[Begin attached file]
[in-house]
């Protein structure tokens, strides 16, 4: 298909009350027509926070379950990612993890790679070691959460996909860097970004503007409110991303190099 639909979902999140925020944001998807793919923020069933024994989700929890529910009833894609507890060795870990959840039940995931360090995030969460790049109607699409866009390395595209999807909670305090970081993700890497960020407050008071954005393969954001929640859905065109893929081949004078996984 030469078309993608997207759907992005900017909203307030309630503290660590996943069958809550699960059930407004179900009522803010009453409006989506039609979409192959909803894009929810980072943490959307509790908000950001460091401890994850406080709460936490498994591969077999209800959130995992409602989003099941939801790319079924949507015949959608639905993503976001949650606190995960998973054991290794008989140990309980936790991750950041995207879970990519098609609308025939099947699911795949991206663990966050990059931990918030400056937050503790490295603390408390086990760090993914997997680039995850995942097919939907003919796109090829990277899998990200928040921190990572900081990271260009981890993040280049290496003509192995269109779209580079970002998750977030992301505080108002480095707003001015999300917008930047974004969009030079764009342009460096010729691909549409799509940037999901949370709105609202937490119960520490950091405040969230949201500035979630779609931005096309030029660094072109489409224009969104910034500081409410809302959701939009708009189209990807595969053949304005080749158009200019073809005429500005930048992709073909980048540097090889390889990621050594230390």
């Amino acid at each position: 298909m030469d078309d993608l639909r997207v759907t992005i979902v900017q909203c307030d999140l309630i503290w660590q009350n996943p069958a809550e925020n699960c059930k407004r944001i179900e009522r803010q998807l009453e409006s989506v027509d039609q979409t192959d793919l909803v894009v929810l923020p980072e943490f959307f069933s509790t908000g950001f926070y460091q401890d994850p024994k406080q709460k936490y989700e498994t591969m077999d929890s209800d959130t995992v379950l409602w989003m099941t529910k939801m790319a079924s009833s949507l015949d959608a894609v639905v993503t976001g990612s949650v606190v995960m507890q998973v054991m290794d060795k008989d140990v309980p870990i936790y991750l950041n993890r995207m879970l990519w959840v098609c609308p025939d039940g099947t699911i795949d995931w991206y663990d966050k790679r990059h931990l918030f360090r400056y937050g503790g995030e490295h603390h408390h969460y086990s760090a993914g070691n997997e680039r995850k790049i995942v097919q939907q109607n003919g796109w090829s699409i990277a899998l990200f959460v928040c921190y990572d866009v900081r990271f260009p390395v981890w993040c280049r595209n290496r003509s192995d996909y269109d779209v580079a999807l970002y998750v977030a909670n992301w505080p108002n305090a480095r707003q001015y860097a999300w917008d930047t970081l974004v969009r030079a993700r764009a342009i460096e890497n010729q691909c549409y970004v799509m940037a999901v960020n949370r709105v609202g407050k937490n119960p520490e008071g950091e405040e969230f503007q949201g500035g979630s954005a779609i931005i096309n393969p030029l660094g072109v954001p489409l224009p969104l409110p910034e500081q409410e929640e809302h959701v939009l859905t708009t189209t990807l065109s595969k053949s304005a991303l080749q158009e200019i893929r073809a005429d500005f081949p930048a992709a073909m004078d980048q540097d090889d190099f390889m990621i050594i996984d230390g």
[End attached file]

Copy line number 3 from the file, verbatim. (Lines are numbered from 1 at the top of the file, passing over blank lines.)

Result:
């Amino acid at each position: 298909m030469d078309d993608l639909r997207v759907t992005i979902v900017q909203c307030d999140l309630i503290w660590q009350n996943p069958a809550e925020n699960c059930k407004r944001i179900e009522r803010q998807l009453e409006s989506v027509d039609q979409t192959d793919l909803v894009v929810l923020p980072e943490f959307f069933s509790t908000g950001f926070y460091q401890d994850p024994k406080q709460k936490y989700e498994t591969m077999d929890s209800d959130t995992v379950l409602w989003m099941t529910k939801m790319a079924s009833s949507l015949d959608a894609v639905v993503t976001g990612s949650v606190v995960m507890q998973v054991m290794d060795k008989d140990v309980p870990i936790y991750l950041n993890r995207m879970l990519w959840v098609c609308p025939d039940g099947t699911i795949d995931w991206y663990d966050k790679r990059h931990l918030f360090r400056y937050g503790g995030e490295h603390h408390h969460y086990s760090a993914g070691n997997e680039r995850k790049i995942v097919q939907q109607n003919g796109w090829s699409i990277a899998l990200f959460v928040c921190y990572d866009v900081r990271f260009p390395v981890w993040c280049r595209n290496r003509s192995d996909y269109d779209v580079a999807l970002y998750v977030a909670n992301w505080p108002n305090a480095r707003q001015y860097a999300w917008d930047t970081l974004v969009r030079a993700r764009a342009i460096e890497n010729q691909c549409y970004v799509m940037a999901v960020n949370r709105v609202g407050k937490n119960p520490e008071g950091e405040e969230f503007q949201g500035g979630s954005a779609i931005i096309n393969p030029l660094g072109v954001p489409l224009p969104l409110p910034e500081q409410e929640e809302h959701v939009l859905t708009t189209t990807l065109s595969k053949s304005a991303l080749q158009e200019i893929r073809a005429d500005f081949p930048a992709a073909m004078d980048q540097d090889d190099f390889m990621i050594i996984d230390g």